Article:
In my meditation I saw a huge rainbow and an angel I had never seen before, but who looked familiar. He came up to me and held me in his arms and re-assured me that I would never want for love. And it was only when he said that that I realised my longings. It was only this morning that the bus had gone away with him in it, and already I was feeling a loneliness. It was not a big loneliness, like the type that robs you of your happiness and lays you down low, but a small one, like an ache that does not hurt too much but will not stop. After a while of being hugged by the angel I felt myself let go of that ache, and it was a strange feeling that came upon me, for I felt my spine to be growing longer and stronger, and I imagined myself walking in the world where I am as tall as everyone else. The angel told me that I am small because if I wasn’t the people would feel I was too tall and they might want to cut me down. He was meaning tall in spirit. So, I realised my shortness was a blessing, and not the curse I had thought it when I was teased and called horrible names at school.

The meditation made me very happy, and though I did not grow one millimetre I felt like I was two metres tall when I walked out of there. I passed some people I knew a bit, on the way out and they said hello and smiled and I smiled back, and I knew they liked me a lot. I felt like I could hear them talking about me when I was out of earshot and they were only saying nice things, and that pleased me a lot.

I walked past the place where you can get clothes and stuff for nothing and then along the road past the community centre to the North gate. Then I turned right and started walking towards the village. I crossed the road and clambered down the bank to the beach and the snow-covered sand.

The tide was in and the bay was full of ducks and geese, so I stopped for a while to look at them, and I marvelled at them for they were truly beautiful, and I wondered how anybody could not be moved to realise God when they looked upon a duck or a goose. And yet, so many people walk by them without seeing them, and I wonder if they would walk past angels and not see them too.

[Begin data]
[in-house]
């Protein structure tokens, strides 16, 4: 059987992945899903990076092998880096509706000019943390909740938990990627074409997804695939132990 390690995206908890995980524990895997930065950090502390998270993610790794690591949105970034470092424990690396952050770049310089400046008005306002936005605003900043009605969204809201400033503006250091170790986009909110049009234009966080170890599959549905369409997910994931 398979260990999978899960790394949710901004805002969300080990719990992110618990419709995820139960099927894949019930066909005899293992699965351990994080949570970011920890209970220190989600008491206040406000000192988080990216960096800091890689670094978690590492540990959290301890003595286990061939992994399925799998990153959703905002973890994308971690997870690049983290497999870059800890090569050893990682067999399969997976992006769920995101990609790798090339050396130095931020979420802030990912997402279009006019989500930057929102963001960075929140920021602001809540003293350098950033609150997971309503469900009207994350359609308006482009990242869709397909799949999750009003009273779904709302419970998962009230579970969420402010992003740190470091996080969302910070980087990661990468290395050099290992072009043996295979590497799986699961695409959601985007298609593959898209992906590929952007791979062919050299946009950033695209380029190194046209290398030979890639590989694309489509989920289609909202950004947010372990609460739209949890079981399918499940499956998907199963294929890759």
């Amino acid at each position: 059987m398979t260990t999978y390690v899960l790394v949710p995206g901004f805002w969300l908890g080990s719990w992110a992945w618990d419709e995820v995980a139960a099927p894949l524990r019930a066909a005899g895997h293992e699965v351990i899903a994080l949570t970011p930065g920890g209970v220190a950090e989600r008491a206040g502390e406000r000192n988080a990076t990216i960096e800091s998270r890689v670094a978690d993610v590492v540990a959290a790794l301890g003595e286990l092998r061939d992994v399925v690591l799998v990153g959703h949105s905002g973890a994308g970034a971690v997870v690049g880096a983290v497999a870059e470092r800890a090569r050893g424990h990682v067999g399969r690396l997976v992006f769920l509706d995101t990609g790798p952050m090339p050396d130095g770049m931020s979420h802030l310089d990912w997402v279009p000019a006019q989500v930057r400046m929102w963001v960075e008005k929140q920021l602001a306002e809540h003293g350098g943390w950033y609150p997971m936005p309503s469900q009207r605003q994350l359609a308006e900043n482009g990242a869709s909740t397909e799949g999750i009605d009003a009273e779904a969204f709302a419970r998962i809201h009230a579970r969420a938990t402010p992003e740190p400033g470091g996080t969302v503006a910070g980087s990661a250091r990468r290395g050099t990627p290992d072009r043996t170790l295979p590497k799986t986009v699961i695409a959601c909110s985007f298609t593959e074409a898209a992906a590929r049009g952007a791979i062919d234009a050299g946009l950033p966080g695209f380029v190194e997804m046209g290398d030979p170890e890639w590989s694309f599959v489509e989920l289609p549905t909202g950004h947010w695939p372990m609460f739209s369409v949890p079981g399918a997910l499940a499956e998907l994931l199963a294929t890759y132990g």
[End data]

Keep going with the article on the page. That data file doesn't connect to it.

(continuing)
At the Spar Shop I stopped before I went in. I realised that I was just going there out of force of habit, because he wouldn’t be happy with paying more at the organic shop back at The Place; and I rejoiced in my heart that he was gone. So I walked back to The Place and went into the organic shop and I bought organic vegetables, soya milk, wholewheat bread, three different kinds of herbal teas and some lovely lavender soap. I felt like a princess and I felt like a naughty girl, all at the same time. It was a delicious feeling.

Then I went back to the caravan and ran another bath; and before I got in, I threw away the horrible soap that he had left behind.

It was lovely having another bath; and this time I didn’t think about him once. I spent all my time lathering the lavender soap all over my body and thinking about all the wonderful things I was going to do without him.

Dee Rimbaud holds British and Canadian citizenship. He’s currently living in Scotland and thinking of relocating to Spain (a country where they believe in summer). He does all sorts of different work to earn money, but he likes to think of himself as a writer and artist. His work has appeared in The Toronto Review, Kairos Anthology, Descant and The Antigonish Review. His art can be seen at http://visionary.writernetwork.com